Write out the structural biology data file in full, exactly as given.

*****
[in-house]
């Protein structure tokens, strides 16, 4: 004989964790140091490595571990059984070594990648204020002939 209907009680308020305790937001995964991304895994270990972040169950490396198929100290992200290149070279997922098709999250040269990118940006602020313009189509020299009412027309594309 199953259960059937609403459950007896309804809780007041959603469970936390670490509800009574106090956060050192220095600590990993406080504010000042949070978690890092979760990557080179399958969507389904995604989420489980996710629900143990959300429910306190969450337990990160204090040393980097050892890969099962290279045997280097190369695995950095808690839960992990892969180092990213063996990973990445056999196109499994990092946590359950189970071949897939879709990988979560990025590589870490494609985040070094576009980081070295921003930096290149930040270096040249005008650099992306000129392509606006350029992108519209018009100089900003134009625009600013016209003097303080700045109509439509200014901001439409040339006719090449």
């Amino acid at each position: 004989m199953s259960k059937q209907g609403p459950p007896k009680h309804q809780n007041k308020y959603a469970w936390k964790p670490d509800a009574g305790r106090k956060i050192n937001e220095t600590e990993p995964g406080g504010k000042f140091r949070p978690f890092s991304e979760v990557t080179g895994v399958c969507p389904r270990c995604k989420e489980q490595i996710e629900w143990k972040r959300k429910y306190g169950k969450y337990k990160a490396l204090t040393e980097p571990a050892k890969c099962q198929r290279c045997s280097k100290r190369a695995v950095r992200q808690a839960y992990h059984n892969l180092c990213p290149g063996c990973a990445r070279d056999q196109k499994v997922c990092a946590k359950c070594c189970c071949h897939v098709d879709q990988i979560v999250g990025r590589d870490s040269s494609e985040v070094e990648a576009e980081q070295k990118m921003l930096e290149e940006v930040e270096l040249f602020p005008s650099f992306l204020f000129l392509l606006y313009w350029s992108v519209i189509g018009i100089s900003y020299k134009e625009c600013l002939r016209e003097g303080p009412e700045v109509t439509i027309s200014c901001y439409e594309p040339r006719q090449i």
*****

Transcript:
[in-house]
């Protein structure tokens, strides 16, 4: 004989964790140091490595571990059984070594990648204020002939 209907009680308020305790937001995964991304895994270990972040169950490396198929100290992200290149070279997922098709999250040269990118940006602020313009189509020299009412027309594309 199953259960059937609403459950007896309804809780007041959603469970936390670490509800009574106090956060050192220095600590990993406080504010000042949070978690890092979760990557080179399958969507389904995604989420489980996710629900143990959300429910306190969450337990990160204090040393980097050892890969099962290279045997280097190369695995950095808690839960992990892969180092990213063996990973990445056999196109499994990092946590359950189970071949897939879709990988979560990025590589870490494609985040070094576009980081070295921003930096290149930040270096040249005008650099992306000129392509606006350029992108519209018009100089900003134009625009600013016209003097303080700045109509439509200014901001439409040339006719090449």
């Amino acid at each position: 004989m199953s259960k059937q209907g609403p459950p007896k009680h309804q809780n007041k308020y959603a469970w936390k964790p670490d509800a009574g305790r106090k956060i050192n937001e220095t600590e990993p995964g406080g504010k000042f140091r949070p978690f890092s991304e979760v990557t080179g895994v399958c969507p389904r270990c995604k989420e489980q490595i996710e629900w143990k972040r959300k429910y306190g169950k969450y337990k990160a490396l204090t040393e980097p571990a050892k890969c099962q198929r290279c045997s280097k100290r190369a695995v950095r992200q808690a839960y992990h059984n892969l180092c990213p290149g063996c990973a990445r070279d056999q196109k499994v997922c990092a946590k359950c070594c189970c071949h897939v098709d879709q990988i979560v999250g990025r590589d870490s040269s494609e985040v070094e990648a576009e980081q070295k990118m921003l930096e290149e940006v930040e270096l040249f602020p005008s650099f992306l204020f000129l392509l606006y313009w350029s992108v519209i189509g018009i100089s900003y020299k134009e625009c600013l002939r016209e003097g303080p009412e700045v109509t439509i027309s200014c901001y439409e594309p040339r006719q090449i």